Although a yellow blanket of pollen is usually Atlanta’s first indication of springtime, I love the sight of trees and flowers blooming and the sounds of animals making their appearance after winter. My kids love watching the birds that come to our conventional bird feeder, but this year I plan to lean into their interest and tap into my not-so-Pinteresty crafting skills and make bird feeders with them.
Spring is a time of new life and revival, so it’s a great time to help feed your local avifauna when natural seed sources are scarce from the winter.
Most of these projects include recycled items you can find around your house, so mother nature will thank you. Fair warning – you will likely get your share of squirrels attempting to raid the bird feeders if you hang them from a tree. You could get a suction cup hook to hang these outside your window or use a pole to keep them at bay.
Pinecone bird feeder
- Peanut Butter
Grab a few pinecones from the backyard and tie a string in a loop around a stem at the top. Spread peanut butter all over the pinecone. Have some birdseed spread out on some newspaper and have your kids help gently roll the pinecone in the seeds.
This technique can also be done with a paper towel or toilet paper rolls. Run a string through the tube to hang it.
Yogurt container bird feeder
- Large yogurt (or similar) container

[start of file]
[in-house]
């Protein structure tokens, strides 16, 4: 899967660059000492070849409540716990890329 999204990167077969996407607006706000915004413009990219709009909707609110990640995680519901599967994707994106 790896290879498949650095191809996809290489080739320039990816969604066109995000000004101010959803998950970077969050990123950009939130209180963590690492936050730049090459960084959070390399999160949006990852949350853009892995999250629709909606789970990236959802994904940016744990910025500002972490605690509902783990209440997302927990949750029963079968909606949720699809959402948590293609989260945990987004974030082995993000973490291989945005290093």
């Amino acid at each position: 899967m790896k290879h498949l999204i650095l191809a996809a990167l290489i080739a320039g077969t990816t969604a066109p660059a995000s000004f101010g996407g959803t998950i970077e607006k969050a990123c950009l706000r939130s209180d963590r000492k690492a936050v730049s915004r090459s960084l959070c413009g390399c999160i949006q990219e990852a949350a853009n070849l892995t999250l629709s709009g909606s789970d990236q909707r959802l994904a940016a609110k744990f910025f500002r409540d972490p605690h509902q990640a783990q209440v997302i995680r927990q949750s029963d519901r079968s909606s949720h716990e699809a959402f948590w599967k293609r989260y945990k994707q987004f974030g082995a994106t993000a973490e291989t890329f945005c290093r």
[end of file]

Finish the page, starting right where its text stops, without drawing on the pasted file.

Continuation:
- 6-8 inch dowel
Clean out the container. Have an adult use a sharp knife to poke two holes on opposing sides of the container towards the top. Run some string through the holes and tie at the top. This is where you will hang the feeder. Cut similar holes on opposing sides of the container towards the bottom. Cut an additional hole above both holes that is big enough for the birds to get the seeds out, but not so big that the seeds spill out. Run the dowel through the holes until the dowel is equally exposed on both sides. This will be the ledge for the birds to stand on. Fill the container with seeds.
This project can also be done using the same approach with plastic water bottles or milk cartons.
If you have some fruit in the fridge that is on the brink of expiring, consider giving it to the birds. The Almanac has a helpful chart that shows which type of fruits attract which birds. Poke a hole through apple and orange slices to hang with string. Or hammer some nails into a piece of wood, stick it upright in the ground and have your kids helps help hang fruit slices.
Leftover fruit pieces the kids didn’t eat from lunch? Gather them up and make a fruit garland. Have your kids thread small pieces of apple, orange, banana, berries onto the craft wire and hang for the birds (smaller kids may need help with this).
Wild bird stores also sell specific fruit feeders where you can add your scraps. Just make sure the fruit does not have any seeds. Also especially with fruit, be sure to remove moldy fruit and clean out your feeder often if you have one.
Ice Bird Feeder
Hello Glow has a beautiful ice ring bird feeder for those wanting to do a feeder while it is still cold. Mix birdseed, cranberries, and water into a donut mold or into a small round dish with a shot glass upside down to create the center hole. Put it into the freezer overnight. Take them out and add twine through the middle hole and hang them. This feeder could last for a few days if the temperatures are low enough, so you may want to try this before temperatures really warm up. Although they may not last long, they are beautiful to look at and the birds will scavenge for the seeds as they fall when it melts.
Have you tried making a bird feeder? How did it turn out?